Unemployment edged even lower and Kansas added thousands of jobs in February, the Kansas Department of Labor reported today.
Kansas added 4,200 non-farm jobs last month, marking the biggest monthly job gains since 2012. The Department of Labor estimates the state gained 5,500 private sector jobs.
The Sunflower State’s unemployment rate also nudged lower to 4 percent, down from 4.1 percent. The rate is lower than Kansas’ pre-recession rate of 4.2 percent.
Michael Austin, an economist at the Kansas Department of Revenue, called the report good news.
“At the same time, we’re seeing a growth in wages,” Austin said.
The growth in wages coupled with job gains paint a positive picture for Kansas’ fiscal health, he said.
State revenues beat expectations last month. Kansas collected about $36.9 million more in February than anticipated. The windfall shaved a projected budget shortfall from $330 million to $280 million.
Austin said much of those revenues are income tax withholdings.
“When you think about withholdings, that’s really driven by people finding work or people seeing growth in their wages,” Austin said. “This February report shows growth in wages and growth in jobs, so withholdings are up. Jobs are up.”
Though the labor report showed major gains in month-over-month job growth, the state is down about 400 jobs in total over last year.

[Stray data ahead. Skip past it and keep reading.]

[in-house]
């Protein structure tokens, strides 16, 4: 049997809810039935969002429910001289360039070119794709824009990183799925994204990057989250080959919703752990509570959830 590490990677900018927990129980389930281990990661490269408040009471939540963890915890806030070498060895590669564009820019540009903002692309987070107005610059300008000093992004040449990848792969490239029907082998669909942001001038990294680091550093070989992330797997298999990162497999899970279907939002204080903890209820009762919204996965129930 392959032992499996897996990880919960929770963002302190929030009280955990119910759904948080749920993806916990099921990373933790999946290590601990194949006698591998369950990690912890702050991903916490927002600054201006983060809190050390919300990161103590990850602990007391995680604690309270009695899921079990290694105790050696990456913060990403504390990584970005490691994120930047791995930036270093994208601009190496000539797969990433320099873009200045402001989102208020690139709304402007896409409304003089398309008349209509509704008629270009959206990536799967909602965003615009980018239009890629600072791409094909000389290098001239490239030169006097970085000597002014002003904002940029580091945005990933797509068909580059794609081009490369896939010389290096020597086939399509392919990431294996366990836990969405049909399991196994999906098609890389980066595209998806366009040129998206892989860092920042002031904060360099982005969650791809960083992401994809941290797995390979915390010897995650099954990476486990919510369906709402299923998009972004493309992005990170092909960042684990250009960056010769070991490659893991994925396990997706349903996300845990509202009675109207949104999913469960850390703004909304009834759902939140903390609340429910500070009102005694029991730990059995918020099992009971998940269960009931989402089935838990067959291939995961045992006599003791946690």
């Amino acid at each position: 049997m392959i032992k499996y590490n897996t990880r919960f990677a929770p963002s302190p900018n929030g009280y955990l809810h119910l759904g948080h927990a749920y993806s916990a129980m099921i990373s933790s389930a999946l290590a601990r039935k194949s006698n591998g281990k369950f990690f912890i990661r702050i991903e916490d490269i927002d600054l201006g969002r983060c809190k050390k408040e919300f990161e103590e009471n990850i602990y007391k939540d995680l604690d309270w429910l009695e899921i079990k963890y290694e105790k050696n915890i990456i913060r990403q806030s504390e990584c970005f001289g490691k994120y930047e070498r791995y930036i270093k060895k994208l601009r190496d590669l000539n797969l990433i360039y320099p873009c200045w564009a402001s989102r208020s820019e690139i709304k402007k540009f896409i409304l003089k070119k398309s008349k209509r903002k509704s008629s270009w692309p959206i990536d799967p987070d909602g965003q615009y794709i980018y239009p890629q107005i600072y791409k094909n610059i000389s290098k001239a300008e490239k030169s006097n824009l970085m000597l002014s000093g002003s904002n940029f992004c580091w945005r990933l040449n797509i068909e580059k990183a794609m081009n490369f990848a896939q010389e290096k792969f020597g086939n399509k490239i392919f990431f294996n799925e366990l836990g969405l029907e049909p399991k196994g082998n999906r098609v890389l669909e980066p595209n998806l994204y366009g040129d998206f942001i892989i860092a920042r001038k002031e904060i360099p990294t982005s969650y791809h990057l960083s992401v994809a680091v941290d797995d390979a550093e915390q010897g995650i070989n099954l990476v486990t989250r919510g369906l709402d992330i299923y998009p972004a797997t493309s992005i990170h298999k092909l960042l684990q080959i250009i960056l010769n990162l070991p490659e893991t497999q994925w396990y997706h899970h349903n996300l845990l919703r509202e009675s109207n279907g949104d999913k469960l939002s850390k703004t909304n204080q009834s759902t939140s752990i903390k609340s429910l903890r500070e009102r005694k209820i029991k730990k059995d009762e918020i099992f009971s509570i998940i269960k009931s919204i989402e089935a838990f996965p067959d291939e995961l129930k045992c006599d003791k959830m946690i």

“Preliminary estimates for February show a notable increase in private sector jobs compared to last month,” labor department senior economist Tyler Tenbrink said. “The health care and construction industries each added more jobs than expected.”
Tenbrink said total non-farm employment changed little, he said.
“Other indicators of the labor market such as the unemployment rate, labor force, and the average weekly hours worked also show little change from a year ago,” he said.
Austin wouldn’t make any predictions on Kansas’ future, but he said he’s hopeful.
“What you can take from this report is that there’s a continued low unemployment rate in the state of Kansas, which shows continuing improvement in the fiscal health of Kansas,” Austin said. “I’m hopeful that this good news will continue in both the labor market and in its relationship to our tax revenues as well.”